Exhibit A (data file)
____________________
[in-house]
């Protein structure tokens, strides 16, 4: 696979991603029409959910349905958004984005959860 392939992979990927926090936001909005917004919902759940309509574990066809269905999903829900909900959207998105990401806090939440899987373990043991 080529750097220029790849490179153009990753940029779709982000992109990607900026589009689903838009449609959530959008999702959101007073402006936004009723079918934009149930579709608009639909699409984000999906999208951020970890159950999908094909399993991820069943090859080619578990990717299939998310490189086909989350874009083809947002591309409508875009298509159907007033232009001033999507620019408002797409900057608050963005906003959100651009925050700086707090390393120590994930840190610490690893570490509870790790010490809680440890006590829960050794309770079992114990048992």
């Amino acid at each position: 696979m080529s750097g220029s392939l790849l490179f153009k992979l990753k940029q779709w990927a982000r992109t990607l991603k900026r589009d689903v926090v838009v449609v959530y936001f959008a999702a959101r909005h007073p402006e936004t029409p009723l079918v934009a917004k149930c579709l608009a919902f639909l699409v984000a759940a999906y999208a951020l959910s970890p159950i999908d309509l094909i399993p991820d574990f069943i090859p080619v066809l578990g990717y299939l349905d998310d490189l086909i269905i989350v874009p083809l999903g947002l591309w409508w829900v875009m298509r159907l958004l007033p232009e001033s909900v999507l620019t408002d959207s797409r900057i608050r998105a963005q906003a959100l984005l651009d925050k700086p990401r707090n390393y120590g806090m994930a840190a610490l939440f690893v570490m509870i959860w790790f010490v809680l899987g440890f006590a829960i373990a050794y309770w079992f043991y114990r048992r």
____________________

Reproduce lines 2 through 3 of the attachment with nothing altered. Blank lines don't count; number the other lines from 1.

């Protein structure tokens, strides 16, 4: 696979991603029409959910349905958004984005959860 392939992979990927926090936001909005917004919902759940309509574990066809269905999903829900909900959207998105990401806090939440899987373990043991 080529750097220029790849490179153009990753940029779709982000992109990607900026589009689903838009449609959530959008999702959101007073402006936004009723079918934009149930579709608009639909699409984000999906999208951020970890159950999908094909399993991820069943090859080619578990990717299939998310490189086909989350874009083809947002591309409508875009298509159907007033232009001033999507620019408002797409900057608050963005906003959100651009925050700086707090390393120590994930840190610490690893570490509870790790010490809680440890006590829960050794309770079992114990048992």
């Amino acid at each position: 696979m080529s750097g220029s392939l790849l490179f153009k992979l990753k940029q779709w990927a982000r992109t990607l991603k900026r589009d689903v926090v838009v449609v959530y936001f959008a999702a959101r909005h007073p402006e936004t029409p009723l079918v934009a917004k149930c579709l608009a919902f639909l699409v984000a759940a999906y999208a951020l959910s970890p159950i999908d309509l094909i399993p991820d574990f069943i090859p080619v066809l578990g990717y299939l349905d998310d490189l086909i269905i989350v874009p083809l999903g947002l591309w409508w829900v875009m298509r159907l958004l007033p232009e001033s909900v999507l620019t408002d959207s797409r900057i608050r998105a963005q906003a959100l984005l651009d925050k700086p990401r707090n390393y120590g806090m994930a840190a610490l939440f690893v570490m509870i959860w790790f010490v809680l899987g440890f006590a829960i373990a050794y309770w079992f043991y114990r048992r």